Mrs. Claus’ Kitchen written by Bill Allman, Alan Marriott, & Kevin O’Brien, choreography by Jeff Hyslop

Dates and Venue 11 – 15 & 19 - 21 December 2013, 8pm (2pm matinee on Dec 15) | Presentation House, 333 Chesterfield Ave. North Vancouver

Director & Choreographer Jeff Hyslop Set Design Carolyn Raponos Costume Design Meredith Alpe Lighting Design Alia Stephen Music Arranger Matt Grinke Stage Manager Linzi Voth

Reviewer John Jane

Bake a magic cookie and Manhattan will beat a path to your door. Paraphrasing this well-worn business aphorism may have been what kicked off Bill Allman, Alan Marriot and Kevin O’Brien’s idea for a Christmas musical revue. Or, perhaps they just wanted to give Santa’s “Missis” some overdue recognition. Either way Mrs. Claus Kitchen turns out to be quite a romp with something for just about everyone.

The show has a distinct pantomime feel with a light touch of a redemption tale. If it comes off looking like improv, it’s probably because of the participation of show co-creator Alan Marriot and seasoned TheatreSports performers, Elizabeth Bowen and Ellen Kennedy. Marriot, who is the only cast member to play multiple roles, can be seen in his weekly improv gig, Friday Night Live at Lynn Valley United Church for a mere ten dollar donation.

As with many seasonal shows, the premise to Mrs. Claus Kitchen is uncomplicated. Mrs. Claus (Elizabeth Bowen) bakes cookies that not only taste good, but have a magic ingredient that causes the ‘muncher’ to recall happy childhood memories of Christmas. When she turns over the recipe and world-wide distribution to Megabake CEO, Jonathan Brooks (Michael Robinson), the cookies sell well thanks to slick marketing, but lack the essential ingredient – heart.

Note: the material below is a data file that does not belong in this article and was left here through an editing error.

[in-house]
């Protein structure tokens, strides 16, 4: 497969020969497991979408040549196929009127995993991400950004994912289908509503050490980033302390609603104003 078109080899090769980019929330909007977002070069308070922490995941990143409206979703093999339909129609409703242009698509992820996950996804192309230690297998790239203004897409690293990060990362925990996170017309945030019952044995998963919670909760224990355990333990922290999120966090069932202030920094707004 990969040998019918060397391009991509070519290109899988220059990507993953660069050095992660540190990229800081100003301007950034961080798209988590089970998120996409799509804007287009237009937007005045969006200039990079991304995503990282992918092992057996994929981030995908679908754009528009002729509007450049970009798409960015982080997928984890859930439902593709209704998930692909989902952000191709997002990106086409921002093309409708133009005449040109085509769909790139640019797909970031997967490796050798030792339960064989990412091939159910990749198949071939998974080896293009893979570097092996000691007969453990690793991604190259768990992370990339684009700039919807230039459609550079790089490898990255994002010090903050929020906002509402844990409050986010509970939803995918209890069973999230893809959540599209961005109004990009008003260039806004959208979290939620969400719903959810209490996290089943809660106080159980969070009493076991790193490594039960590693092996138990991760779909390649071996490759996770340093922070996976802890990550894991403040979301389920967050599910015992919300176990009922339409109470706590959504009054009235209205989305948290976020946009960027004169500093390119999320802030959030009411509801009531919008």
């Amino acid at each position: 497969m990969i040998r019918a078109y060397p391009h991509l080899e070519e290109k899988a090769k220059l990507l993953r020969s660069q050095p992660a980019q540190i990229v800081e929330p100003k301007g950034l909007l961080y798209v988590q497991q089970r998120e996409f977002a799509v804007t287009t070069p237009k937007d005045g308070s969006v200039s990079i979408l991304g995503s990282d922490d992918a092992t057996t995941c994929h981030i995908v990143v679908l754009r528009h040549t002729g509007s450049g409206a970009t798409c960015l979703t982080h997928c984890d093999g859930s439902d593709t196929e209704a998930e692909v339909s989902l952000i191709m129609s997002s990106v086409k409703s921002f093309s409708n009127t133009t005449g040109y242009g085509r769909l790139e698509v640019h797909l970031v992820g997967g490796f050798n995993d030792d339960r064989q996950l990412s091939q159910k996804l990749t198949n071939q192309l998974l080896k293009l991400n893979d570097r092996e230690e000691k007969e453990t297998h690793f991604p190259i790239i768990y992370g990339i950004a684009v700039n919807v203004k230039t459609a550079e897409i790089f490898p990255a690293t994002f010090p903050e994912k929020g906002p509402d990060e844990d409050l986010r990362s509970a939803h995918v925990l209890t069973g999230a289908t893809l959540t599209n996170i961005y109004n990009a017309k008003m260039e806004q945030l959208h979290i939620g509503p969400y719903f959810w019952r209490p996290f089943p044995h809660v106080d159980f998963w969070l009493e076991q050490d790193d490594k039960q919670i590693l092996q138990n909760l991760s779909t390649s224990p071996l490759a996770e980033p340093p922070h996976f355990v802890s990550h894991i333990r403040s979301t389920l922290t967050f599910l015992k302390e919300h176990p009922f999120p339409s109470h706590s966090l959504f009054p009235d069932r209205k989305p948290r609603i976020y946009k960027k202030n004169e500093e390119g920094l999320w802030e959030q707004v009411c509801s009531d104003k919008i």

The simple, but spirited choreography has Vancouver native Jeff Hyslop’s signature all over it. It’s hard to imagine that we first saw Hyslop forty years ago as an apostle in the film version of Jesus Christ Superstar. Today, he is still best known for his many stage performances as the Phantom of the Opera.

The show offers a cluster of catchy songs that the entire cast gets an opportunity to sing with varying degrees of confidence. Ellen Kennedy, who looks far too young to be cast as an octogenarian, shows off her experience with a poignant rendition of “That’s When I Feel Old.”

The cast appears to have as much fun as the audience. In particular, Caleb di Pomponio and Brian Sutton as Mrs’ Claus’ pointy-eared ‘personal assistants’ Robin and Ruprecht almost steal the show with their frivolous physical comedy.

Though never intending to be preachy, this charming little piece of musical theatre offers a simple message. Who doesn’t want to escape reality for awhile when fantasy is this much fun?

© 2013 John Jane